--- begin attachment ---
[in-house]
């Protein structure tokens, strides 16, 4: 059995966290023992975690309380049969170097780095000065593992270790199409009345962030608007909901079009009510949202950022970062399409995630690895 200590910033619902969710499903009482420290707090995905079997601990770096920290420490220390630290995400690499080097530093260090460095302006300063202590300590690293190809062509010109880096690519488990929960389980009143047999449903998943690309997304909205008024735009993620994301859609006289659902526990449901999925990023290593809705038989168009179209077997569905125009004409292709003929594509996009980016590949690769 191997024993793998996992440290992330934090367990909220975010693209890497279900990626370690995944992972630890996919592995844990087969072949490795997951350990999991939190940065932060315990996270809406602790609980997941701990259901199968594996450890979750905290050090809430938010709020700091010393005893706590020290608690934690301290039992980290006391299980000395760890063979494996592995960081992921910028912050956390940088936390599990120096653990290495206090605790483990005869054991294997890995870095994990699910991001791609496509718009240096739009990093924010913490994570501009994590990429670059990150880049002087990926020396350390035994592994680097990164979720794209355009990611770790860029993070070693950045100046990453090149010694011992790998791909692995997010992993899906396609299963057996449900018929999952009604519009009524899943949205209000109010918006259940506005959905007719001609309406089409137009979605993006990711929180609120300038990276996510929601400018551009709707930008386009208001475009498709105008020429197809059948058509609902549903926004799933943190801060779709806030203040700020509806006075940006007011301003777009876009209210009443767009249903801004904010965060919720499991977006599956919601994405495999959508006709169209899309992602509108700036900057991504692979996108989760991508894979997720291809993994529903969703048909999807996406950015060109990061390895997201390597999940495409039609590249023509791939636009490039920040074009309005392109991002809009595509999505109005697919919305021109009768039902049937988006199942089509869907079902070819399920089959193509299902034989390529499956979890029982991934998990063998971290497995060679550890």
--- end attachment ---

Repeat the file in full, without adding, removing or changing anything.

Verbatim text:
[in-house]
């Protein structure tokens, strides 16, 4: 059995966290023992975690309380049969170097780095000065593992270790199409009345962030608007909901079009009510949202950022970062399409995630690895 200590910033619902969710499903009482420290707090995905079997601990770096920290420490220390630290995400690499080097530093260090460095302006300063202590300590690293190809062509010109880096690519488990929960389980009143047999449903998943690309997304909205008024735009993620994301859609006289659902526990449901999925990023290593809705038989168009179209077997569905125009004409292709003929594509996009980016590949690769 191997024993793998996992440290992330934090367990909220975010693209890497279900990626370690995944992972630890996919592995844990087969072949490795997951350990999991939190940065932060315990996270809406602790609980997941701990259901199968594996450890979750905290050090809430938010709020700091010393005893706590020290608690934690301290039992980290006391299980000395760890063979494996592995960081992921910028912050956390940088936390599990120096653990290495206090605790483990005869054991294997890995870095994990699910991001791609496509718009240096739009990093924010913490994570501009994590990429670059990150880049002087990926020396350390035994592994680097990164979720794209355009990611770790860029993070070693950045100046990453090149010694011992790998791909692995997010992993899906396609299963057996449900018929999952009604519009009524899943949205209000109010918006259940506005959905007719001609309406089409137009979605993006990711929180609120300038990276996510929601400018551009709707930008386009208001475009498709105008020429197809059948058509609902549903926004799933943190801060779709806030203040700020509806006075940006007011301003777009876009209210009443767009249903801004904010965060919720499991977006599956919601994405495999959508006709169209899309992602509108700036900057991504692979996108989760991508894979997720291809993994529903969703048909999807996406950015060109990061390895997201390597999940495409039609590249023509791939636009490039920040074009309005392109991002809009595509999505109005697919919305021109009768039902049937988006199942089509869907079902070819399920089959193509299902034989390529499956979890029982991934998990063998971290497995060679550890």